Beat the Geeks: The Problems of Established Settings
Recently, Dante of the excellent blog StupidRanger “apologized” and asked readers to assist him with his lack of familiarity with the Forgotten Realms setting, which he said would be a liability in his capacity to DM his next session. While this is not entirely a travesty, many D&D enthusiasts would find this shocking. The Forgotten Realms has long been part of the identity of D&D, even if its status as the ‘flagship’ setting is open to debate. Simply put, between video games, novels and other spin-off products, Forgotten Realms is the face of D&D.
Many comments were addressed at how the accumulated canon of the Forgotten Realms have not only killed much of the mystery of trying to run a game, but how some GMs end up with confrontational players who undercut their authority simply because they know more about the setting than they do. As one commenter notes: “This is one of the major reasons why I only run homebrew settings. I’m not going to DM a world that my players know more about than I do. Half the point of DMing is that no one knows more about the world than you.”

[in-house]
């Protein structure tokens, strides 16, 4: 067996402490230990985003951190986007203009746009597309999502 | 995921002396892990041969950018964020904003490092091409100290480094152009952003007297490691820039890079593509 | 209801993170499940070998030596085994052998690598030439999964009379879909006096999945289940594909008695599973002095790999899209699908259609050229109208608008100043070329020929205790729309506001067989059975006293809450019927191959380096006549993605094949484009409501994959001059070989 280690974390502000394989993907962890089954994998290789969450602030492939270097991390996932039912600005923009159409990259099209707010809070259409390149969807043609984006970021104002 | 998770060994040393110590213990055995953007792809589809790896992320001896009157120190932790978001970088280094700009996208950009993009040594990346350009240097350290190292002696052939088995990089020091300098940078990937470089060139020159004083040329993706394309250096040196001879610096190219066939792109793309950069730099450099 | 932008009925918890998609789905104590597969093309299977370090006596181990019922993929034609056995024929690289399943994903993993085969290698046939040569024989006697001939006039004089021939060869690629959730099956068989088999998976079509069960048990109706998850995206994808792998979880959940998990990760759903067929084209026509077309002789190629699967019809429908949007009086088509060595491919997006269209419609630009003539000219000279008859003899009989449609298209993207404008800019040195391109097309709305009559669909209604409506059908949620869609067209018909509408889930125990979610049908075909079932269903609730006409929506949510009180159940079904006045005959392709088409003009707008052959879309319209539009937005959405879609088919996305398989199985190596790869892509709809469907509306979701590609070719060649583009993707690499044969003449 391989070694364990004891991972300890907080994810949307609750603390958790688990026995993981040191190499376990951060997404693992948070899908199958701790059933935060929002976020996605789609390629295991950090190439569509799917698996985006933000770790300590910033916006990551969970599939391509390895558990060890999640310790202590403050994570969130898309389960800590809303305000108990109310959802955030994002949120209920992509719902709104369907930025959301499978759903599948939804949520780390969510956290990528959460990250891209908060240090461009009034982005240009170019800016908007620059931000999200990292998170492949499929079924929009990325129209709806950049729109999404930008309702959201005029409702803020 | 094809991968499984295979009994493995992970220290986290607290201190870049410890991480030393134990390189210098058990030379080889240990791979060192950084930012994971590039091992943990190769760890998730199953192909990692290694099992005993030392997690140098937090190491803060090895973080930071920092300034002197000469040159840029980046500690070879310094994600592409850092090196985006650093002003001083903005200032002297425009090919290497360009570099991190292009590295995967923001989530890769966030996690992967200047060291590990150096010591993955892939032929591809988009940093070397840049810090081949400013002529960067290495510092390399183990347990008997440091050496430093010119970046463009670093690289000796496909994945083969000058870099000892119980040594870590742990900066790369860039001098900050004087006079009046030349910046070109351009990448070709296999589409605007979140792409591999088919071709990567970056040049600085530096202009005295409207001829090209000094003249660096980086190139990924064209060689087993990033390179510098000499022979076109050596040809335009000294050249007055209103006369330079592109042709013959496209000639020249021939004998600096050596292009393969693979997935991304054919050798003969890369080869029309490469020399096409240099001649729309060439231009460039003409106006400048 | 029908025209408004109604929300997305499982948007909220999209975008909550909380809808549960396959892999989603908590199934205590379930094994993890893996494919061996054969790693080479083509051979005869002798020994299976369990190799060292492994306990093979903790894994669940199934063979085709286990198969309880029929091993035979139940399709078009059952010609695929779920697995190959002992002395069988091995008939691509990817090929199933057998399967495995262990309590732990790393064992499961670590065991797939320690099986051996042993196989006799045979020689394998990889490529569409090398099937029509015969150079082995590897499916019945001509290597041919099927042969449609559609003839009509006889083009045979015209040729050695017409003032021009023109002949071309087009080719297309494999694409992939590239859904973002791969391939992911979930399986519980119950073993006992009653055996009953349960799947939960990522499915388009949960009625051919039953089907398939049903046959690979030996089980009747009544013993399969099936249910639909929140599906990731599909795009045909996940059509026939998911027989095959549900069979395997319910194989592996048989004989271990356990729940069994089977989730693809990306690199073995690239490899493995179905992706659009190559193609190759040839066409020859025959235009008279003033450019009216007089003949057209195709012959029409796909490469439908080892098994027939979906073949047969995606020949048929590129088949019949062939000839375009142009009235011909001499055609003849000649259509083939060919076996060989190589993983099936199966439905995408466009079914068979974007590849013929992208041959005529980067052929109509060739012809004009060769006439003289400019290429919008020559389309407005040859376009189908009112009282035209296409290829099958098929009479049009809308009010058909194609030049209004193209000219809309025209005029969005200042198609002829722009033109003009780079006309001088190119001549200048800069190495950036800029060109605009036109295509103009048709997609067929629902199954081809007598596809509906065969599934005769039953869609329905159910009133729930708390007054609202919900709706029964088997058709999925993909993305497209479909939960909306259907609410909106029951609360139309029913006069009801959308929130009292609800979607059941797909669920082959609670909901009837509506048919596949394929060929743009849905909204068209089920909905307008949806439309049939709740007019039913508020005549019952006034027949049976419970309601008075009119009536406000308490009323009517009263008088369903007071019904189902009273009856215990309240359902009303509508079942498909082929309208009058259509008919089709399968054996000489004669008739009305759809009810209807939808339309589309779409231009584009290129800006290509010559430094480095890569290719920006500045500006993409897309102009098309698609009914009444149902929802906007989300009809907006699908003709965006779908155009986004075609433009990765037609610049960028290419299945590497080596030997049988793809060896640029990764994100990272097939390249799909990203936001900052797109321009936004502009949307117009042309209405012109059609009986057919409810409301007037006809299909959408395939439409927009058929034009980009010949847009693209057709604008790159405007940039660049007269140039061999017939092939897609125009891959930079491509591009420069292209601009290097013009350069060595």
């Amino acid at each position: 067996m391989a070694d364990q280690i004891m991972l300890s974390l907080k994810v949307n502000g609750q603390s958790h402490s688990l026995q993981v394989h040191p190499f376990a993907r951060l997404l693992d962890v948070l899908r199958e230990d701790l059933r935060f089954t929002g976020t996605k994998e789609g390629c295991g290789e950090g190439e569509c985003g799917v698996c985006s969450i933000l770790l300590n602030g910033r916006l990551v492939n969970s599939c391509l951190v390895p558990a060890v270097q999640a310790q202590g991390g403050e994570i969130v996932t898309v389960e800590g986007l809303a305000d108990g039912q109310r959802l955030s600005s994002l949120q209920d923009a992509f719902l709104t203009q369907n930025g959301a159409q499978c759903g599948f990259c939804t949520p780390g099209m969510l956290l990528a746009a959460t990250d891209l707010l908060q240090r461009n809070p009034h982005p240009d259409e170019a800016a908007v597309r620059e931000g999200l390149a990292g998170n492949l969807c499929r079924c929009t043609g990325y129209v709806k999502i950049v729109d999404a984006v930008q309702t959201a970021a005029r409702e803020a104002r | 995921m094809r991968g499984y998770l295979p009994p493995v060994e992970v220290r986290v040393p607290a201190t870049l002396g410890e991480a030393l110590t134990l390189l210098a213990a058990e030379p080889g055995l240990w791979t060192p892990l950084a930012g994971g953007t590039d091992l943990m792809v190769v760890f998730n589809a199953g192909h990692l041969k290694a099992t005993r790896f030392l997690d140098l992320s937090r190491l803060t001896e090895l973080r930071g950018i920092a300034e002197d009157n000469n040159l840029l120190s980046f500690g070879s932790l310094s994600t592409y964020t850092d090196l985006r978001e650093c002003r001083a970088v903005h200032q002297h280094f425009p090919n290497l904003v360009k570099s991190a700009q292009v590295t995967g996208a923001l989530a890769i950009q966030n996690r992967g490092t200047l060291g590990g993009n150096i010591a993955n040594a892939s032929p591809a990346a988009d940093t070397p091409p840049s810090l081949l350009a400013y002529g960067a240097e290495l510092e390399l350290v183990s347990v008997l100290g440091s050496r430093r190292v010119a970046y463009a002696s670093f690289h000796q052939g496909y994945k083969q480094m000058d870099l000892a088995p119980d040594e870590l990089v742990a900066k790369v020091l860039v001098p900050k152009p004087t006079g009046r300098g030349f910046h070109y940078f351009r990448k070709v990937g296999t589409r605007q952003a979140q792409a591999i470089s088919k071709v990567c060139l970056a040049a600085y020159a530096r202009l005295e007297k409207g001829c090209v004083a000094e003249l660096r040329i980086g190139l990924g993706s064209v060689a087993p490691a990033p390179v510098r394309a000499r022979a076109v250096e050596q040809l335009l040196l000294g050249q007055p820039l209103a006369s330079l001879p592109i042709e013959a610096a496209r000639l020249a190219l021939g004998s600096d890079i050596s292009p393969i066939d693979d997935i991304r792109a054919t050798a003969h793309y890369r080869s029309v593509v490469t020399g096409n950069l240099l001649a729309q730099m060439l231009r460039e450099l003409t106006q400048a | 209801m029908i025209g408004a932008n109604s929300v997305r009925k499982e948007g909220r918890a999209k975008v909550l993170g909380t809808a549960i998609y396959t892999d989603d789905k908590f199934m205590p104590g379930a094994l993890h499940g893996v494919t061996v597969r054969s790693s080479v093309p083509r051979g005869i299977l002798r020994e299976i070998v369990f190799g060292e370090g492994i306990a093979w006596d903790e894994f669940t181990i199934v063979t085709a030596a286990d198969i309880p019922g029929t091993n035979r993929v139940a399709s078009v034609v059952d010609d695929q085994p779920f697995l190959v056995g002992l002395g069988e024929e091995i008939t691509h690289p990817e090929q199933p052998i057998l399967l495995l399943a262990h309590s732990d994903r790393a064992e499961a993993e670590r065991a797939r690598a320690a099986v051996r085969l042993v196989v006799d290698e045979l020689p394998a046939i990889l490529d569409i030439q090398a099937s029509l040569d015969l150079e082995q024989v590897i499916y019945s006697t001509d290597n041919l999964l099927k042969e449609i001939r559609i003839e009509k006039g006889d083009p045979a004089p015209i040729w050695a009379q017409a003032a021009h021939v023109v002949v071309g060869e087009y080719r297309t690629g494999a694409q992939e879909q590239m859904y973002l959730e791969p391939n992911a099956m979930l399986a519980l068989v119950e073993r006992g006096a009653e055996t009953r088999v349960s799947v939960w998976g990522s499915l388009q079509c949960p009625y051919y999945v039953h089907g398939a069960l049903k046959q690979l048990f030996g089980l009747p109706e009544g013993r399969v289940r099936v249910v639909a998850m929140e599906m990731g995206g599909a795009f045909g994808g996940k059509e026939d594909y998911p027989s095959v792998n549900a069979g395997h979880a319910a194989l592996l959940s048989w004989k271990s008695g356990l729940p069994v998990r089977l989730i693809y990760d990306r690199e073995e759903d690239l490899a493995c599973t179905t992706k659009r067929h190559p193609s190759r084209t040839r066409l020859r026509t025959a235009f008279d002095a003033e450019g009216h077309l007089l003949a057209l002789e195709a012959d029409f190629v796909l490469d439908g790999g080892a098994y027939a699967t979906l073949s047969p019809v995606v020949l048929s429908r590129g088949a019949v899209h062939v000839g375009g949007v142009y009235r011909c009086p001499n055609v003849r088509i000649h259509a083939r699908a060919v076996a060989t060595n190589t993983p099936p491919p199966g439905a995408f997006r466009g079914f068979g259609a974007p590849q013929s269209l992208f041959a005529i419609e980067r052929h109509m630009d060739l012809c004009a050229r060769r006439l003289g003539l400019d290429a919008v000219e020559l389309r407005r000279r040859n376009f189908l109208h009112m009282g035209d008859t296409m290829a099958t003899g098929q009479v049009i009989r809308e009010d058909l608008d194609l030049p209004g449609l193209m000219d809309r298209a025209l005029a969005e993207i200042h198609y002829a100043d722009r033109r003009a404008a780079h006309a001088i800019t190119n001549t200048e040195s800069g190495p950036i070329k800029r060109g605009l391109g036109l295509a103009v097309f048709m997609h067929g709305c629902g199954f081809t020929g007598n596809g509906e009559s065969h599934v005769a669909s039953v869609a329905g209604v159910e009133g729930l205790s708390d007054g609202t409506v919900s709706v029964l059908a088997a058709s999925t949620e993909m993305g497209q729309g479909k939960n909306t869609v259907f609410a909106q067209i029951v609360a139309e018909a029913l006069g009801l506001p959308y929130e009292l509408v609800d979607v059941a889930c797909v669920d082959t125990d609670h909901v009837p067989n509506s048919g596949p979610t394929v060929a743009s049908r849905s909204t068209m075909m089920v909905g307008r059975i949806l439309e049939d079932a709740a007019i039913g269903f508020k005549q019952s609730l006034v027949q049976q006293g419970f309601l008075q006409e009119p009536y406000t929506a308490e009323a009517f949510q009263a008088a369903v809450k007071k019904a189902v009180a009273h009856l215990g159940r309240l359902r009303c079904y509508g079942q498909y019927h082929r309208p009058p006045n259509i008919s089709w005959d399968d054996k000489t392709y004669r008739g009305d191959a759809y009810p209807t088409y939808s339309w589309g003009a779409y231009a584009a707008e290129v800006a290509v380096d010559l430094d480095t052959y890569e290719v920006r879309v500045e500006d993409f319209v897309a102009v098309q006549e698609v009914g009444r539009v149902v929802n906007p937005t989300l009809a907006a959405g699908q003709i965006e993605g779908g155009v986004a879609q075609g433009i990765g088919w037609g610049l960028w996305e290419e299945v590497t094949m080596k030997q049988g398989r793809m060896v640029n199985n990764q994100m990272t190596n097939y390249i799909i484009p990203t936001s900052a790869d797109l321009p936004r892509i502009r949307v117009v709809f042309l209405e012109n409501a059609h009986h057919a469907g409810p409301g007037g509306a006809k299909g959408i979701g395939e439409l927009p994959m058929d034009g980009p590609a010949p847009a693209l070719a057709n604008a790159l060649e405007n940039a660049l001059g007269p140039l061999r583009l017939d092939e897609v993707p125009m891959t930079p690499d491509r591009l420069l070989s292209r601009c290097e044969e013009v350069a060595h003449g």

Such a dilemma can befall any GM, no matter what system or setting they are running. Right now, I’m currently being looked to by my gaming group to run the next slew of adventures in our Star Wars Saga Edition campaign. The original GM took us from Level 1 to Level 13 across an epic storyline set against the Legacy era and now it’s his turn to play. The problem is that while I know my fair share of Star Wars, I’m afraid to try out my neophyte GMing skills against such high standards and with people whose knowledge of the Expanded Universe borders on insane.
To some extent, I think geek devotion towards popular settings breeds a slavish inflexibility, where any deviations from the canon lead people to cry foul. This is ironic, considering the whole point of playing a storytelling game is narrative possibility, and that I think should permit us to not just stray from setting canon, but turn it on its head. Therefore, I think the heart of the problem isn’t that particular campaign settings inherently limit the abilities of the GM, but in how the geek brain part of a player overrides his ability to suspend disbelief and accept a Genasi in Eberron or a Warforged in Greyhawk.
I guess the rub lies in whether players who are more knowledgeable about a given campaign setting can readily accept the credibility of a GM’s writing or his decisions about how the world responds to their characters. Simply put: these players would be able to suspend their disbelief only if the GM can earn their trust and their faith regardless of who knows more about the geopolitics of Khorvaire or the cosmology of the Planes.